Being equipped with performance goodies like a set of American Racing headers, NOS nitrous, Solo Performance exhaust, BMR suspension components, an Injen CAI, a SJM line lock, and Moroso subframe connectors, this Camaro is not your typical 304 hp V6 car.
Custom upgrade items also include Katzkin leather upholstery, Vitesse Motorsports paddle shifters, an ACE Custom steering wheel, and other goodies from Retro-Fit Source, DEI NyTrex Systems, STW Graphics, Kraft Werks Customs, XTreme LEDS, Group A Wheels, and Alchemy Studio 320.
Cisco is also proud of his accomplishments with his daily-driven (112k-mile) V6 Camaro, as it has ran a best of 13.0 with the help of the 100-shot of nitrous engaged, and has also been featured at the North American International Auto Show for the last two years. He credits his wife, Cathy, for inspiring him to turn his standard Rally Yellow six-shooter into something truly special.
Speaking of transformations, Michael Fetcko’s former Indiana State Trooper car has come a long, long way from when he first purchased from a friend in Michigan for $750. Still rocking the LT1, Michael decided to focus most of his attention on the cosmetics, drivetrain, suspension, brakes, and the wheels and tires.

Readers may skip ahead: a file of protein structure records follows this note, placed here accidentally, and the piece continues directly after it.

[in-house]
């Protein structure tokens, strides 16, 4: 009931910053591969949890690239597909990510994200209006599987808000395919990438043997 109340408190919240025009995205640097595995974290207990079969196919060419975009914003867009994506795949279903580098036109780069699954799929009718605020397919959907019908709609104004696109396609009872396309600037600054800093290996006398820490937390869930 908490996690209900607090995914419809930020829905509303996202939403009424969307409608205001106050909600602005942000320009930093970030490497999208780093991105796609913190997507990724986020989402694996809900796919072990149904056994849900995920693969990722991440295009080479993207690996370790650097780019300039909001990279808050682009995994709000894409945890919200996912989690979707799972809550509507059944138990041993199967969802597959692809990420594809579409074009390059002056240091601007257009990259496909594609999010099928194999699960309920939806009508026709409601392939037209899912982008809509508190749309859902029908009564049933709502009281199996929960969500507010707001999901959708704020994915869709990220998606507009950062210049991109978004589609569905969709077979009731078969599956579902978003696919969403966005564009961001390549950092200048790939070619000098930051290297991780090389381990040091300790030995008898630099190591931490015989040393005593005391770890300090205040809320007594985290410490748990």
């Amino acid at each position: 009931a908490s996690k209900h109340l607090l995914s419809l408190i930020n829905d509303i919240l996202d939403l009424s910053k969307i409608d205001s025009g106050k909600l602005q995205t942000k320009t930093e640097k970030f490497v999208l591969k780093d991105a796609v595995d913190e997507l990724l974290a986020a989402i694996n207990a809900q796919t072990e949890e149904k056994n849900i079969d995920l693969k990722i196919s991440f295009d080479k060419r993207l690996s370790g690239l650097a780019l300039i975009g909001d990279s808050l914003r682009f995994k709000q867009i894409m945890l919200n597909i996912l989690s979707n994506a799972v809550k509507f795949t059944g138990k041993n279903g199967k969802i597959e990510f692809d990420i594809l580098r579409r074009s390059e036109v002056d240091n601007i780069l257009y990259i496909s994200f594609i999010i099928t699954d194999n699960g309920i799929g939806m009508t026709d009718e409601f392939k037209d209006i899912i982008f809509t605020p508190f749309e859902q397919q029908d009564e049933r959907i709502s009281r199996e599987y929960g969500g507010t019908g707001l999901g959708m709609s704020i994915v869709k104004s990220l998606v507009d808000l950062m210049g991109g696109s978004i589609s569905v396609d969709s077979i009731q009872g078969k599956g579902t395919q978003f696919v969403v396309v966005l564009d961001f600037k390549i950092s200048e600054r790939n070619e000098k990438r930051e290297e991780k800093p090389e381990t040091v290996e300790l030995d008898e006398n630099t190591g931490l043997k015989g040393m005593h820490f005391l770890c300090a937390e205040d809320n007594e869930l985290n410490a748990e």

After blowing out a coolant line on the way home from work one day, he decided to ditch the 4L60E in the process for something much more inciting; a T-56 manual! Speaking of manual, Michael actually wrote a book on how to swap a 6-speed into a B-body, and it’s downloadable here.
That’s when things started to get serious; craving the sinister style of a real Impala SS, Michael decided that he want to give his car a complete makeover; one that would take his ’94 Caprice up to ‘much more modern standards. Installing an SS grille, ’94-96 C-pillar seals and quarter windows, relocating the door-mounted side view mirrors to the corner, a la’ ’95-96 B-body, and fixing every dent, ding, and spec of rust on the car, Michael’s Caprice turned from sad to rad in a hurry! The killer two-tone paint scheme helps lots, too!
Not satisfied with the stock suspension, Hotchkis was called upon to set the new standard. Impala SS wheels hung on the car for a few minutes, the rear rollers being widened, but Michael quickly became bored of those and installed a set of 2009 C6 Z06 rollers. Hiding inside the wheels, you’ll find C6 Grand Sport 6-piston brake calipers up front, 4-piston in the rear and a set of 4.10 gears out back.
We can go on and on about this car, and all of the custom features it has, but then we would have to write a full feature article on it. In the meantime, you can learn more about Michael’s Caprice in the official build thread on the Impala SS forum, here.
*If you want your car featured in Reader’s Rides, send Editor Rick Seitz an email at firstname.lastname@example.org for more details!
Rick Seitz is the owner and founder of GMEFI Magazine, and has a true love and passion for all vehicles. When he isn’t tuning, testing, or competing with the brand’s current crop of project vehicles, he’s busy tinkering and planning the next modifications for his own cars.